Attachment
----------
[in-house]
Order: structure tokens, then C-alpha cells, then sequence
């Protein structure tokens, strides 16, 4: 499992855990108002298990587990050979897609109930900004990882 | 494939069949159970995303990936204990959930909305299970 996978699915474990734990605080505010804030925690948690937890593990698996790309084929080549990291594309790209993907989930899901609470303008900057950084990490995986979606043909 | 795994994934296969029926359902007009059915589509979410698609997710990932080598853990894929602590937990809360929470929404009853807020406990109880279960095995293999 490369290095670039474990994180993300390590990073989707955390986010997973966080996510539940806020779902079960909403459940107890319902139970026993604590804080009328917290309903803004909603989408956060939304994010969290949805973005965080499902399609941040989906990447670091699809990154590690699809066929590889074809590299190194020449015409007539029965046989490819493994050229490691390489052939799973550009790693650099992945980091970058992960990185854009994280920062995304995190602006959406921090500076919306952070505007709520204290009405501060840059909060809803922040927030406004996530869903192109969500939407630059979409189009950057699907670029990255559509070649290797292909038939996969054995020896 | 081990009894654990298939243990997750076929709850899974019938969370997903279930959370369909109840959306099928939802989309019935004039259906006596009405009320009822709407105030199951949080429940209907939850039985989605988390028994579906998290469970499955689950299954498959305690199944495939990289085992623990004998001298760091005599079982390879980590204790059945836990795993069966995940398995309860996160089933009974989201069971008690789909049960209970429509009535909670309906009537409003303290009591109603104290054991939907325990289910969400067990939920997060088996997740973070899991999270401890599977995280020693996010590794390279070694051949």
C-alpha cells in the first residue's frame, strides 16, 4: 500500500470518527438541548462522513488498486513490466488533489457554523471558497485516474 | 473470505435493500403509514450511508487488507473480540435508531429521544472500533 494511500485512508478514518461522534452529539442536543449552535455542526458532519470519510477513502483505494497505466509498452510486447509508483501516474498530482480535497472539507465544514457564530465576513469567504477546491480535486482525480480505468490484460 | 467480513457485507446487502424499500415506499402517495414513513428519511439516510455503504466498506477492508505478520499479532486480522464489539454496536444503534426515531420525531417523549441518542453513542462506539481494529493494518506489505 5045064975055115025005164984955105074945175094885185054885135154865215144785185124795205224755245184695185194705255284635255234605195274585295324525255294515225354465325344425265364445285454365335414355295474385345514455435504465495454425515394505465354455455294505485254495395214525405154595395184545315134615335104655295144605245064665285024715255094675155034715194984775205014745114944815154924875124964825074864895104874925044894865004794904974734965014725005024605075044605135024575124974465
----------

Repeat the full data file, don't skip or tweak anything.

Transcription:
[in-house]
Order: structure tokens, then C-alpha cells, then sequence
């Protein structure tokens, strides 16, 4: 499992855990108002298990587990050979897609109930900004990882 | 494939069949159970995303990936204990959930909305299970 996978699915474990734990605080505010804030925690948690937890593990698996790309084929080549990291594309790209993907989930899901609470303008900057950084990490995986979606043909 | 795994994934296969029926359902007009059915589509979410698609997710990932080598853990894929602590937990809360929470929404009853807020406990109880279960095995293999 490369290095670039474990994180993300390590990073989707955390986010997973966080996510539940806020779902079960909403459940107890319902139970026993604590804080009328917290309903803004909603989408956060939304994010969290949805973005965080499902399609941040989906990447670091699809990154590690699809066929590889074809590299190194020449015409007539029965046989490819493994050229490691390489052939799973550009790693650099992945980091970058992960990185854009994280920062995304995190602006959406921090500076919306952070505007709520204290009405501060840059909060809803922040927030406004996530869903192109969500939407630059979409189009950057699907670029990255559509070649290797292909038939996969054995020896 | 081990009894654990298939243990997750076929709850899974019938969370997903279930959370369909109840959306099928939802989309019935004039259906006596009405009320009822709407105030199951949080429940209907939850039985989605988390028994579906998290469970499955689950299954498959305690199944495939990289085992623990004998001298760091005599079982390879980590204790059945836990795993069966995940398995309860996160089933009974989201069971008690789909049960209970429509009535909670309906009537409003303290009591109603104290054991939907325990289910969400067990939920997060088996997740973070899991999270401890599977995280020693996010590794390279070694051949």
C-alpha cells in the first residue's frame, strides 16, 4: 500500500470518527438541548462522513488498486513490466488533489457554523471558497485516474 | 473470505435493500403509514450511508487488507473480540435508531429521544472500533 494511500485512508478514518461522534452529539442536543449552535455542526458532519470519510477513502483505494497505466509498452510486447509508483501516474498530482480535497472539507465544514457564530465576513469567504477546491480535486482525480480505468490484460 | 467480513457485507446487502424499500415506499402517495414513513428519511439516510455503504466498506477492508505478520499479532486480522464489539454496536444503534426515531420525531417523549441518542453513542462506539481494529493494518506489505 5045064975055115025005164984955105074945175094885185054885135154865215144785185124795205224755245184695185194705255284635255234605195274585295324525255294515225354465325344425265364445285454365335414355295474385345514455435504465495454425515394505465354455455294505485254495395214525405154595395184545315134615335104655295144605245064665285024715255094675155034715194984775205014745114944815154924875124964825074864895104874925044894865004794904974734965014725005024605075044605135024575124974465